Missing from the Manse: one big old red pine tree

Where the red pine used to be

What’s missing from this photo (showing a bit of the huge red spruce trees that adorn the Manse’s front lawn) is a red pine tree that used to be there too. See that little mound in about centre of the photo? That seems to be what’s left.

Okay, so I’ve decided (thanks to some support from readers) that since the two huge red spruce trees that are right beside the Manse – my worries about the situation having been the topic of yesterday’s post – do look quite healthy, perhaps they won’t fall onto the house and create a disaster. At least for the moment. And, you know, barring a hurricane or a tornado or something – which, given how crazy the weather has got in recent years seems to me not out of the question.

But anyway. Tonight I want to tell you about a third big evergreen tree that once stood alongside those twin red spruce (spruces?), whose absence I often wonder about.

Red spruce cones

The long, slim cones from the Manse’s two red spruce trees, in a photo taken last year when they were falling while still immature.

Back in the days of my childhood here at the Manse, the third tall evergreen was just to the east of the other two. It was a different kind of tree, and I know that not because I know anything about tree varieties (although I’m trying to learn), but because it had a different kind of cone. While the cones that fall from the existing pair are (and were, back in my childhood) long and slim and kind of soft, the cones from that third tree were squat and stubby and dry and hard. They looked, in fact, exactly like this:

Red pine cone

This is a cone from a tree that is directly across the road from the Manse, on the property of our neighbours Chuck and Ruth. It is easily one of the most beautiful trees that Raymond and I have ever seen; we call it the Tree of Life. (I first wrote about it, and photographed it, here.) Here is another photo, taken just a day or two ago:

Tree of Life July 2014

Now, because the Tree of Life has (again with the help of readers) been identified for me as a red pine, I now know that the third tree on the northern edge of the Manse’s front yard must have been that too, thanks to the aforementioned sameness of the cones.

So here are the things I wonder about that red pine that used to be here:

  • What happened to it? Did it sicken and die and have to be removed? Was it cut down because it was deemed a threat? And how long ago did that happen? (There is still a bit of a mound of earth where it used to be, under which I assume lies rotting, or fully rotten, trunk and root material.)
  • What connection might it have been to the Tree of Life? The latter, you see, is in what was once the front yard of our across-the-way neighbours (when I was a kid), Will and Isabella Holmes. (Will Holmes having been the person who filled us in, on the day my family moved here 50 years ago, in July 1964, that the water in the Manse’s well was undrinkable. I wrote about that memorable moment here.) But there certainly was no large tree in the tiny front yard of the Holmeses’ house back then; in fact, I am not sure there was any tree at all.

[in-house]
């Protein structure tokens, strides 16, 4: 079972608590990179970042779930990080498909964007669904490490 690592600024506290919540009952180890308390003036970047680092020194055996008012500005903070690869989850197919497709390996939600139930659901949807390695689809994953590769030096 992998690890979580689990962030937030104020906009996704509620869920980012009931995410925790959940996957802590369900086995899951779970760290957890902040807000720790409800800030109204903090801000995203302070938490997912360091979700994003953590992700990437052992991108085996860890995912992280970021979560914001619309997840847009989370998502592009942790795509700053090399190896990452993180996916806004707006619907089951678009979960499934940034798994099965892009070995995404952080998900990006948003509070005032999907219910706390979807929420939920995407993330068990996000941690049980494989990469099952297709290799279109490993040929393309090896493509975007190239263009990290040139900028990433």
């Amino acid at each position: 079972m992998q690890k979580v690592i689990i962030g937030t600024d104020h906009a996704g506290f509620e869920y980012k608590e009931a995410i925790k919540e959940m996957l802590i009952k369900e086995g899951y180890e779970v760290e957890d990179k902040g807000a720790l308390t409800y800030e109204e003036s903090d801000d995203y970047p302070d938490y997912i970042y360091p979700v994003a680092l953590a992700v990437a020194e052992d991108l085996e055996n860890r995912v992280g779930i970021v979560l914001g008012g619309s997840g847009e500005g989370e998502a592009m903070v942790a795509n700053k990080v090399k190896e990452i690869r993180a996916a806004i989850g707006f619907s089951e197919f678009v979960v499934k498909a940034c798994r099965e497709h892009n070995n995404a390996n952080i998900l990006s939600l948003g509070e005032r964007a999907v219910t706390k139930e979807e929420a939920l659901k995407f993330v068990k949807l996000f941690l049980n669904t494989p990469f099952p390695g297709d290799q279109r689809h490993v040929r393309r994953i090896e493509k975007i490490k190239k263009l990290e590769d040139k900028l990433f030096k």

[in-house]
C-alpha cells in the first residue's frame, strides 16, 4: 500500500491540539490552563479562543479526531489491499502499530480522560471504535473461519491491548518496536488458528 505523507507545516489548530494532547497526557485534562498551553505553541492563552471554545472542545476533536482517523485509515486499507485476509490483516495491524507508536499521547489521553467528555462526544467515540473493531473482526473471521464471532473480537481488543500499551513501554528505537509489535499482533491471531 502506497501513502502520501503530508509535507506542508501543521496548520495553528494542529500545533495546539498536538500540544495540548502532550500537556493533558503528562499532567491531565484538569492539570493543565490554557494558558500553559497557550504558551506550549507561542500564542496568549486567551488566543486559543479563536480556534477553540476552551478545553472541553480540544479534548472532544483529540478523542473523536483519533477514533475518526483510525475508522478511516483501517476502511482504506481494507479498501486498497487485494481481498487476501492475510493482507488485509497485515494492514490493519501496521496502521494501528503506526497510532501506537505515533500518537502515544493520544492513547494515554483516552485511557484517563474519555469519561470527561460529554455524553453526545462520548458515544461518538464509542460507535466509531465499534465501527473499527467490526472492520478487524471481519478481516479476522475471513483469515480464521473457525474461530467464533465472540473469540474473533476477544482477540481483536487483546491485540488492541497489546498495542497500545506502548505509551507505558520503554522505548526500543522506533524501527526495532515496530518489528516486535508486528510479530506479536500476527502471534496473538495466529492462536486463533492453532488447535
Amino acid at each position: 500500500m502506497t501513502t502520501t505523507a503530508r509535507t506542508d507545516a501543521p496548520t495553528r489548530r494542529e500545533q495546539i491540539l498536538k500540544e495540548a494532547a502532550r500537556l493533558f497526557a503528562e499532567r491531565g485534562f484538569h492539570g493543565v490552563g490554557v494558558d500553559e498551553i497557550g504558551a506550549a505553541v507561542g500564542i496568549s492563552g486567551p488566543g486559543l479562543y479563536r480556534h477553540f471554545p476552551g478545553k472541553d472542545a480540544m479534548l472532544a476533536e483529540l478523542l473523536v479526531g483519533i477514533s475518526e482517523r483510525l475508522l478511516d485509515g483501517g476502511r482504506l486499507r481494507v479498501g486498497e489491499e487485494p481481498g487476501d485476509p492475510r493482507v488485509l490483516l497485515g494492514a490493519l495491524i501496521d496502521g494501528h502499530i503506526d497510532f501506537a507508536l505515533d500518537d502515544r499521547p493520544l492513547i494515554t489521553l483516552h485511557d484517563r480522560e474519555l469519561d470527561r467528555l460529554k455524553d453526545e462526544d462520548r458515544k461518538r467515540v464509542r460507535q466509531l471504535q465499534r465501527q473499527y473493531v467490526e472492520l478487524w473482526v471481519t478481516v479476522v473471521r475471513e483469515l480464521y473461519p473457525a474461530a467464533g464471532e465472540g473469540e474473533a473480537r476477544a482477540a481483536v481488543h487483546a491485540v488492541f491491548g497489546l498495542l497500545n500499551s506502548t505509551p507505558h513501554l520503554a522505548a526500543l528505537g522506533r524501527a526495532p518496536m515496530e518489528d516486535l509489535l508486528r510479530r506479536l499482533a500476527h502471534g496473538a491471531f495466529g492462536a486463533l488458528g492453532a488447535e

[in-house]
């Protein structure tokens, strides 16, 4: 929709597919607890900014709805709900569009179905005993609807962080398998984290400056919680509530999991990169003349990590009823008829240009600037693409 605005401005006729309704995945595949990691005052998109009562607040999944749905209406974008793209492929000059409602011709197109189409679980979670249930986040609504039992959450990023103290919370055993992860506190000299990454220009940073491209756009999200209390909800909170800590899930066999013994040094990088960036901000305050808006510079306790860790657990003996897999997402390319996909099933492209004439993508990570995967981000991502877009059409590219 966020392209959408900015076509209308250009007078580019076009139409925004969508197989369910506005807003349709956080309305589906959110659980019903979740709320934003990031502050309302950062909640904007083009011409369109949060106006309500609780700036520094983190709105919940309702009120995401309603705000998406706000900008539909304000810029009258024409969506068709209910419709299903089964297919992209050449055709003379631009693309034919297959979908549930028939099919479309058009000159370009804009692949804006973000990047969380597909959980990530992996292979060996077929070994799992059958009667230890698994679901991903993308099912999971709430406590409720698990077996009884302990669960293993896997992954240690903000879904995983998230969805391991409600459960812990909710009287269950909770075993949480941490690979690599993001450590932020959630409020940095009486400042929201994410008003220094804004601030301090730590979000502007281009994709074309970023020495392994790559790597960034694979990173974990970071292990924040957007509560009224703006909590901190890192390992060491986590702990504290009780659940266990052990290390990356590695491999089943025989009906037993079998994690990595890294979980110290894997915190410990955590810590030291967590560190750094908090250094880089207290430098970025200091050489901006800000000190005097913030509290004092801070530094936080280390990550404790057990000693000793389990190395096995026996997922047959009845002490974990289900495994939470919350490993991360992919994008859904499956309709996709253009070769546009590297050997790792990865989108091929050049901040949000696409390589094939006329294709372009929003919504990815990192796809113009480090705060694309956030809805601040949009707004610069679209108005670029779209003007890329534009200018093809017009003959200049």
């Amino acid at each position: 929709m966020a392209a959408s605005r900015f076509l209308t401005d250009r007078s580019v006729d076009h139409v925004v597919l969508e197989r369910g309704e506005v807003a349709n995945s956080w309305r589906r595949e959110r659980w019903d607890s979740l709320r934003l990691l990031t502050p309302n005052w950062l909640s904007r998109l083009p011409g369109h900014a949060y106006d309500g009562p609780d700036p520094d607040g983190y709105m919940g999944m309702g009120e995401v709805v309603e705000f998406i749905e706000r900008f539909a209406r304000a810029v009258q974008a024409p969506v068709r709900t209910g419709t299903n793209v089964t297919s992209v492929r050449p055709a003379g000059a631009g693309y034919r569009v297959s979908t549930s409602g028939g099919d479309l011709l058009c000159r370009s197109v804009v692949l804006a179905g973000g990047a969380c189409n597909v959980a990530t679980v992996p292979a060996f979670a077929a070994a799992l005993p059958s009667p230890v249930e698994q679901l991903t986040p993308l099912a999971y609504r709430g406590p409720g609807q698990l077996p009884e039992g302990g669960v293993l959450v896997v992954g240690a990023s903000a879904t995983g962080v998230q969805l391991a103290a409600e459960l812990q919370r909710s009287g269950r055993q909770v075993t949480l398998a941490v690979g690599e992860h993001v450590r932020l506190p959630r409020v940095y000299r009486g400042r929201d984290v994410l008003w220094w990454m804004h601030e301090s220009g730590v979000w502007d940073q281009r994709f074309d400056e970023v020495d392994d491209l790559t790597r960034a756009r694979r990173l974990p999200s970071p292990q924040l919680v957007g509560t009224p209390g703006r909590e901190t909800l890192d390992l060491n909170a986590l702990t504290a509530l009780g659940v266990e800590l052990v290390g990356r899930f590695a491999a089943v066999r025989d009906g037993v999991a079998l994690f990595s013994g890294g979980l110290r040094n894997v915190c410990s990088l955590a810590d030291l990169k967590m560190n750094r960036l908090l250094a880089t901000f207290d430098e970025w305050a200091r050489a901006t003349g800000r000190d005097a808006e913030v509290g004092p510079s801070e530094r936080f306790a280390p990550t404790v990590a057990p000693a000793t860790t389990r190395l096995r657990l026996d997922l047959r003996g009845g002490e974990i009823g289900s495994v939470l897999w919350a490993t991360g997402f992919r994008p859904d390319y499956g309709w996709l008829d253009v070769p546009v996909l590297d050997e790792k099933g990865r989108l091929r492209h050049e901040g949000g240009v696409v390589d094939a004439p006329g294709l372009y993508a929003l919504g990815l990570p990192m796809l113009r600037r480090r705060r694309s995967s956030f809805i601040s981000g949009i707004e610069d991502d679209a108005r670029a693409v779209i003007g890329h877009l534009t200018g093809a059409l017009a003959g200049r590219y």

Which tells me that the tall, astounding Tree of Life that Raymond and I admire all the time has come to be what it is today, in 2014, in the course of my own lifetime. When I was a kid and teenager here, it must have been little more than a sapling, if it existed at all. And in fact, I wonder (given the way tree roots spread) whether it might even be the offspring of the red pine tree that used to be at the Manse. That idea makes me happy.

Well, it makes me happy even as a related idea – that a tall, beautiful, old-looking tree has sprung to life, and to its current magnificent height, in the course of my own short (at least, it seems that way to me) lifetime – leaves me feeling … what? Old?

No, actually. I think a better word is – awed.

5 thoughts on “Missing from the Manse: one big old red pine tree

  1. Your lovely tree was cut down because Rev. Barend was concerned that the tree might fall on his home. It was a beautiful tree and many of us were disappointed one day when we drove by and it was cut down. It was solid wood and very healthy but did take up much room in the front yard. It was very memorial as many of the children of the manse played in that tree and also swung from that tree. After a while the stump of the tree was taken out as well. A great gift of nature is gone but not forgotten.

  2. what if what if?
    I hate to tell you and your readers that as people age so does their perception of trees. An example ny grandmother remarked that she noticed that a beautiful 60 foot blue spruce was swaying in the wind and if it fell it might damage the house. Being a young whippersnapper at the time I said
    ‘If it didn’t bend it would snap off.”
    Another example was an older lady approached me when i was on our local council, she said that an older Weeping Willow should come down at the park as it might hit her if she happened to be walking in a hurricane. i left it standing and it outlived the lady by 20 years..
    Sometimes i think and feel we can think too much!

    • Classic observation, Richard! Now I will stop worrying. Why anticipate a tree-flattening hurricane that will probably never come? And I hope those red spruces do outlive me, by a long shot!

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